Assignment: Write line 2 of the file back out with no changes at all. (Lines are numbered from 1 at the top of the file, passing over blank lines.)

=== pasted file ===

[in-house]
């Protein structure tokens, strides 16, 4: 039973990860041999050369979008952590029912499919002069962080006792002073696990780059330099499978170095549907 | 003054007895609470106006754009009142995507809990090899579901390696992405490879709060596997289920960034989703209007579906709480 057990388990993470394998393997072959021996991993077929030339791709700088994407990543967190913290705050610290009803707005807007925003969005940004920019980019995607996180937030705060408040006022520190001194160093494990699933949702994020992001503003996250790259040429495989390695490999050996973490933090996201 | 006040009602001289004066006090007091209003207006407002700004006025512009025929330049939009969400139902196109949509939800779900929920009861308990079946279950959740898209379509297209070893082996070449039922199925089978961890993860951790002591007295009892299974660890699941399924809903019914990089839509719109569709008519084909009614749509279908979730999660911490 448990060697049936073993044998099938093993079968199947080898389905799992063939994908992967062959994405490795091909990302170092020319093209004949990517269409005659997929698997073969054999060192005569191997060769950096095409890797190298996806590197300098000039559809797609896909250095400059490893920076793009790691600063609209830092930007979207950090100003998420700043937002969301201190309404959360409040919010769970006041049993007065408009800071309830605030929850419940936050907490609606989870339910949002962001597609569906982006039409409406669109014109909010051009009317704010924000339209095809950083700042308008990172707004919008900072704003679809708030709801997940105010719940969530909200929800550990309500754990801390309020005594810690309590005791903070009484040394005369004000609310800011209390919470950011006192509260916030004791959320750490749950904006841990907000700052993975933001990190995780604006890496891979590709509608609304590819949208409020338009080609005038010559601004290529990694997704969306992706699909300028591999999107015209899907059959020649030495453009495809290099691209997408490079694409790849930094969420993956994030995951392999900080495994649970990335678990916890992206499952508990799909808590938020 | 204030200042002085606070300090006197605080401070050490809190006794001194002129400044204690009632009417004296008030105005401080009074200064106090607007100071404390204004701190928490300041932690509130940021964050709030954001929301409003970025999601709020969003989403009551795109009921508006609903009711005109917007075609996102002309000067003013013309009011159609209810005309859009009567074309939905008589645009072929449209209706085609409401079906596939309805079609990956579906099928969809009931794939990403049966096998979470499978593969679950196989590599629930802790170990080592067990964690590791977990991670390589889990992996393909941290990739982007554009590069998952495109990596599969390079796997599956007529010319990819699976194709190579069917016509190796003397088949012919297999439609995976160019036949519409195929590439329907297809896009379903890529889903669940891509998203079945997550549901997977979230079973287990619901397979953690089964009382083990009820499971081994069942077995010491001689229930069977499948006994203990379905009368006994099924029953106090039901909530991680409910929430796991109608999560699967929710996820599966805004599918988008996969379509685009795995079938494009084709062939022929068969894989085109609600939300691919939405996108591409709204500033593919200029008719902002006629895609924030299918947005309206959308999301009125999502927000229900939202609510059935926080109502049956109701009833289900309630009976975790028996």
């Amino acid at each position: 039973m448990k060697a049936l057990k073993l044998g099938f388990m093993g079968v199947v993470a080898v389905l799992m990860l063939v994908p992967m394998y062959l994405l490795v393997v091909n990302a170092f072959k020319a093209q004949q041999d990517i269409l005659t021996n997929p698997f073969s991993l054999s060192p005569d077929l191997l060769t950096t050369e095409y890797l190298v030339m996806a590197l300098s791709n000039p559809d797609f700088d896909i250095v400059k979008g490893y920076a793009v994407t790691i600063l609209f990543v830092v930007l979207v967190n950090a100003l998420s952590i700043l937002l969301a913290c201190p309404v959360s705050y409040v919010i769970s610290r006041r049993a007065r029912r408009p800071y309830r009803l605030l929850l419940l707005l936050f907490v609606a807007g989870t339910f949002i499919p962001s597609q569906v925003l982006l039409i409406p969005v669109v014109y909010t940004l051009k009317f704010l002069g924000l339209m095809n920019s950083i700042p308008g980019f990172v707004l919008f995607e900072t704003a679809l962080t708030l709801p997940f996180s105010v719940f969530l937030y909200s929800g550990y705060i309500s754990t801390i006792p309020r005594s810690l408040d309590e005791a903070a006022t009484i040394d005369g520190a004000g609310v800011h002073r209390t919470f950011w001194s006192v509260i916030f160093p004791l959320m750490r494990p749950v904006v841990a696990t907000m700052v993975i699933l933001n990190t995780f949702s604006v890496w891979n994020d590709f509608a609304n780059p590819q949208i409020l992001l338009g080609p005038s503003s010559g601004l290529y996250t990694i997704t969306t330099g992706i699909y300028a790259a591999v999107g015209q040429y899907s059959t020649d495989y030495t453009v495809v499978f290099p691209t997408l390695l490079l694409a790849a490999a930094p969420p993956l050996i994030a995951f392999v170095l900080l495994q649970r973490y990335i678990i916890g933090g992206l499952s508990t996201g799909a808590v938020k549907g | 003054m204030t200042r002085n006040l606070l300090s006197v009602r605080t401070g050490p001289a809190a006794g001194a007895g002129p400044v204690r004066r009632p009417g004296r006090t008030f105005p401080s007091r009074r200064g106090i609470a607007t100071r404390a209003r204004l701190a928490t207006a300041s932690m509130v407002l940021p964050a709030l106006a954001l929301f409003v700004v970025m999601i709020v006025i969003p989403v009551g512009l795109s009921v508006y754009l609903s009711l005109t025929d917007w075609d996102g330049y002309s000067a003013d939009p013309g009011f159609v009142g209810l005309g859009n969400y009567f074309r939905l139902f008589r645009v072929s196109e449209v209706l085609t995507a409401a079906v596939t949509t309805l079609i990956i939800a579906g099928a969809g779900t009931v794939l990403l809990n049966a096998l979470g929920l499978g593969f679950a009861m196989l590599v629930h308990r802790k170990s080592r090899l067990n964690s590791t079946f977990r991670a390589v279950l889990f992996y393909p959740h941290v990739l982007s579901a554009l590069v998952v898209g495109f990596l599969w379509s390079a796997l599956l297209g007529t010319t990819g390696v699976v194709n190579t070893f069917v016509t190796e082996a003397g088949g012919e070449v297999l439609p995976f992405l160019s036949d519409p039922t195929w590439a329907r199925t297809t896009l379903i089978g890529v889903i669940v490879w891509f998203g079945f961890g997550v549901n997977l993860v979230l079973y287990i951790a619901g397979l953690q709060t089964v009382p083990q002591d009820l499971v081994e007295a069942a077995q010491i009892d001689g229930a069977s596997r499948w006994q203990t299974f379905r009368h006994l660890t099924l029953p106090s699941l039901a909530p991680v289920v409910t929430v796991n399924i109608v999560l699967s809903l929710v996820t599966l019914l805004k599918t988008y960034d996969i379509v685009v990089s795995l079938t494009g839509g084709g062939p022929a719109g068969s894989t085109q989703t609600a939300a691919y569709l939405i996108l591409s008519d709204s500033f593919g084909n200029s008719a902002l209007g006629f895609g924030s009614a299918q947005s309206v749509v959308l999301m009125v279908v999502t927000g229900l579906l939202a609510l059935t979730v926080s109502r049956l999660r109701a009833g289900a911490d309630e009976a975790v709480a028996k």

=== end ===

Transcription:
């Protein structure tokens, strides 16, 4: 039973990860041999050369979008952590029912499919002069962080006792002073696990780059330099499978170095549907 | 003054007895609470106006754009009142995507809990090899579901390696992405490879709060596997289920960034989703209007579906709480 057990388990993470394998393997072959021996991993077929030339791709700088994407990543967190913290705050610290009803707005807007925003969005940004920019980019995607996180937030705060408040006022520190001194160093494990699933949702994020992001503003996250790259040429495989390695490999050996973490933090996201 | 006040009602001289004066006090007091209003207006407002700004006025512009025929330049939009969400139902196109949509939800779900929920009861308990079946279950959740898209379509297209070893082996070449039922199925089978961890993860951790002591007295009892299974660890699941399924809903019914990089839509719109569709008519084909009614749509279908979730999660911490 448990060697049936073993044998099938093993079968199947080898389905799992063939994908992967062959994405490795091909990302170092020319093209004949990517269409005659997929698997073969054999060192005569191997060769950096095409890797190298996806590197300098000039559809797609896909250095400059490893920076793009790691600063609209830092930007979207950090100003998420700043937002969301201190309404959360409040919010769970006041049993007065408009800071309830605030929850419940936050907490609606989870339910949002962001597609569906982006039409409406669109014109909010051009009317704010924000339209095809950083700042308008990172707004919008900072704003679809708030709801997940105010719940969530909200929800550990309500754990801390309020005594810690309590005791903070009484040394005369004000609310800011209390919470950011006192509260916030004791959320750490749950904006841990907000700052993975933001990190995780604006890496891979590709509608609304590819949208409020338009080609005038010559601004290529990694997704969306992706699909300028591999999107015209899907059959020649030495453009495809290099691209997408490079694409790849930094969420993956994030995951392999900080495994649970990335678990916890992206499952508990799909808590938020 | 204030200042002085606070300090006197605080401070050490809190006794001194002129400044204690009632009417004296008030105005401080009074200064106090607007100071404390204004701190928490300041932690509130940021964050709030954001929301409003970025999601709020969003989403009551795109009921508006609903009711005109917007075609996102002309000067003013013309009011159609209810005309859009009567074309939905008589645009072929449209209706085609409401079906596939309805079609990956579906099928969809009931794939990403049966096998979470499978593969679950196989590599629930802790170990080592067990964690590791977990991670390589889990992996393909941290990739982007554009590069998952495109990596599969390079796997599956007529010319990819699976194709190579069917016509190796003397088949012919297999439609995976160019036949519409195929590439329907297809896009379903890529889903669940891509998203079945997550549901997977979230079973287990619901397979953690089964009382083990009820499971081994069942077995010491001689229930069977499948006994203990379905009368006994099924029953106090039901909530991680409910929430796991109608999560699967929710996820599966805004599918988008996969379509685009795995079938494009084709062939022929068969894989085109609600939300691919939405996108591409709204500033593919200029008719902002006629895609924030299918947005309206959308999301009125999502927000229900939202609510059935926080109502049956109701009833289900309630009976975790028996």